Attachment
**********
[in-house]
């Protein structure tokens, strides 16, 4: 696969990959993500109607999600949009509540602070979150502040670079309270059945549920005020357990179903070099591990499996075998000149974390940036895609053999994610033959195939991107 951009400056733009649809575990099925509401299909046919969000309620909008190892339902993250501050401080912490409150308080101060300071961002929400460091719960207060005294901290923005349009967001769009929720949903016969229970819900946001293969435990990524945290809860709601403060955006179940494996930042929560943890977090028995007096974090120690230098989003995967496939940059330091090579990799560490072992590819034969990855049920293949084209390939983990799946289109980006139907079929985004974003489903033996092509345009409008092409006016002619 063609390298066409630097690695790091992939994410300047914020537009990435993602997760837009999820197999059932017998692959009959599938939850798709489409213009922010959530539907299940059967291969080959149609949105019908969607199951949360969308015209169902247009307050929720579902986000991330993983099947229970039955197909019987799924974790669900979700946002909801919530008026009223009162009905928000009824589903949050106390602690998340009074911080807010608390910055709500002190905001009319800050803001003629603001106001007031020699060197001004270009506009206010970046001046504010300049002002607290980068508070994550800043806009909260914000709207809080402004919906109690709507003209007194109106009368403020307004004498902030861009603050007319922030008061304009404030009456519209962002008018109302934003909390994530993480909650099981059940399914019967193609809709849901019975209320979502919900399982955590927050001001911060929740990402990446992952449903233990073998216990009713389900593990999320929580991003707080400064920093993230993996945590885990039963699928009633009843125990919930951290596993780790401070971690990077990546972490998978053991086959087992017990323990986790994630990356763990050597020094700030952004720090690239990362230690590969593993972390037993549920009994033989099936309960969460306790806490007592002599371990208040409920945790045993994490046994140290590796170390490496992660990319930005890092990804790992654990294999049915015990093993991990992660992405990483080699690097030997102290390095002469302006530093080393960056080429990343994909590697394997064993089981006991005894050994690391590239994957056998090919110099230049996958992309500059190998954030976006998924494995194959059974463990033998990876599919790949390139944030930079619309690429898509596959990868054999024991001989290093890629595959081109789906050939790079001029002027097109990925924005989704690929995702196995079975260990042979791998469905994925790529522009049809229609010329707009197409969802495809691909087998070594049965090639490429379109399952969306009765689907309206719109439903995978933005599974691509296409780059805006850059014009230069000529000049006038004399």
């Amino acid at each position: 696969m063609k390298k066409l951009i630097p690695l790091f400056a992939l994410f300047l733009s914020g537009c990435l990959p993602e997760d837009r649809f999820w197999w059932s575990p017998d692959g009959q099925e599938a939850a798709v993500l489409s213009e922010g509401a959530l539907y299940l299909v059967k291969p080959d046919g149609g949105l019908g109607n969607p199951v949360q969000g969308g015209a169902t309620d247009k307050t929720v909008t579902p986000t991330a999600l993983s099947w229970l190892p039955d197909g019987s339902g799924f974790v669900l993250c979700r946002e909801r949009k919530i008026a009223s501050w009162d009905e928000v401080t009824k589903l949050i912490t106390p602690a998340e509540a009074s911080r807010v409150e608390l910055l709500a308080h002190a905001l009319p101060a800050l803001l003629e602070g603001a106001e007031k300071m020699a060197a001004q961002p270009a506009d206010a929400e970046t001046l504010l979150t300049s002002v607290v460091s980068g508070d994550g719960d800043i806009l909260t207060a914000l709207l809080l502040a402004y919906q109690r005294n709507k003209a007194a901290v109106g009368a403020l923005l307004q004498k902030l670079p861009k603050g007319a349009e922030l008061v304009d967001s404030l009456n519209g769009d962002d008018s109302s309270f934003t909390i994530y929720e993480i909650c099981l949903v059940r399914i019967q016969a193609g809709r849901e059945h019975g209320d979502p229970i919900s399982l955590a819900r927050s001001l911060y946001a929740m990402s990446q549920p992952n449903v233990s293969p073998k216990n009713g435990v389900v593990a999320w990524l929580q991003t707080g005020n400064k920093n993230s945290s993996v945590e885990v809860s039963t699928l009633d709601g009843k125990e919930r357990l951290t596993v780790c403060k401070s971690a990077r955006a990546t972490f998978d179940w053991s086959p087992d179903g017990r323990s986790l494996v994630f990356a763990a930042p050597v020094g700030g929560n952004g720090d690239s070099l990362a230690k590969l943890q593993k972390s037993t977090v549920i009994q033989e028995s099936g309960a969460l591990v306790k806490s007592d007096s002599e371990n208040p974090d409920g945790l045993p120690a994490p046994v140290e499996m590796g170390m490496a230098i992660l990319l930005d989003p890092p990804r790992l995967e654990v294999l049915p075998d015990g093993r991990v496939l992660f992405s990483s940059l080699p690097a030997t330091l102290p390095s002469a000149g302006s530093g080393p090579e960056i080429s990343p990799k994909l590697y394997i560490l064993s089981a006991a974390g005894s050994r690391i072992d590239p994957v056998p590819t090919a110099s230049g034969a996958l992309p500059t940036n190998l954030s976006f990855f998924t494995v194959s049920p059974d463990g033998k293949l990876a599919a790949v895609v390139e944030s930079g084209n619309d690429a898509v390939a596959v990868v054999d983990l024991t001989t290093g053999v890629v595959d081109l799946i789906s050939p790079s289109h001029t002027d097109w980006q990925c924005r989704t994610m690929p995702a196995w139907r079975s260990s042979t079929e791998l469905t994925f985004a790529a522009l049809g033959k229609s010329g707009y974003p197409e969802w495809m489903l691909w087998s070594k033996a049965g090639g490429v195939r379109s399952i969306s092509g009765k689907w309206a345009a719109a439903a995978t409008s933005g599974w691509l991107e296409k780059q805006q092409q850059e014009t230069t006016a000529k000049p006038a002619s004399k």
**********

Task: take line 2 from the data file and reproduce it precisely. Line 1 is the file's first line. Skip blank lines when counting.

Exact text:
């Protein structure tokens, strides 16, 4: 696969990959993500109607999600949009509540602070979150502040670079309270059945549920005020357990179903070099591990499996075998000149974390940036895609053999994610033959195939991107 951009400056733009649809575990099925509401299909046919969000309620909008190892339902993250501050401080912490409150308080101060300071961002929400460091719960207060005294901290923005349009967001769009929720949903016969229970819900946001293969435990990524945290809860709601403060955006179940494996930042929560943890977090028995007096974090120690230098989003995967496939940059330091090579990799560490072992590819034969990855049920293949084209390939983990799946289109980006139907079929985004974003489903033996092509345009409008092409006016002619 063609390298066409630097690695790091992939994410300047914020537009990435993602997760837009999820197999059932017998692959009959599938939850798709489409213009922010959530539907299940059967291969080959149609949105019908969607199951949360969308015209169902247009307050929720579902986000991330993983099947229970039955197909019987799924974790669900979700946002909801919530008026009223009162009905928000009824589903949050106390602690998340009074911080807010608390910055709500002190905001009319800050803001003629603001106001007031020699060197001004270009506009206010970046001046504010300049002002607290980068508070994550800043806009909260914000709207809080402004919906109690709507003209007194109106009368403020307004004498902030861009603050007319922030008061304009404030009456519209962002008018109302934003909390994530993480909650099981059940399914019967193609809709849901019975209320979502919900399982955590927050001001911060929740990402990446992952449903233990073998216990009713389900593990999320929580991003707080400064920093993230993996945590885990039963699928009633009843125990919930951290596993780790401070971690990077990546972490998978053991086959087992017990323990986790994630990356763990050597020094700030952004720090690239990362230690590969593993972390037993549920009994033989099936309960969460306790806490007592002599371990208040409920945790045993994490046994140290590796170390490496992660990319930005890092990804790992654990294999049915015990093993991990992660992405990483080699690097030997102290390095002469302006530093080393960056080429990343994909590697394997064993089981006991005894050994690391590239994957056998090919110099230049996958992309500059190998954030976006998924494995194959059974463990033998990876599919790949390139944030930079619309690429898509596959990868054999024991001989290093890629595959081109789906050939790079001029002027097109990925924005989704690929995702196995079975260990042979791998469905994925790529522009049809229609010329707009197409969802495809691909087998070594049965090639490429379109399952969306009765689907309206719109439903995978933005599974691509296409780059805006850059014009230069000529000049006038004399």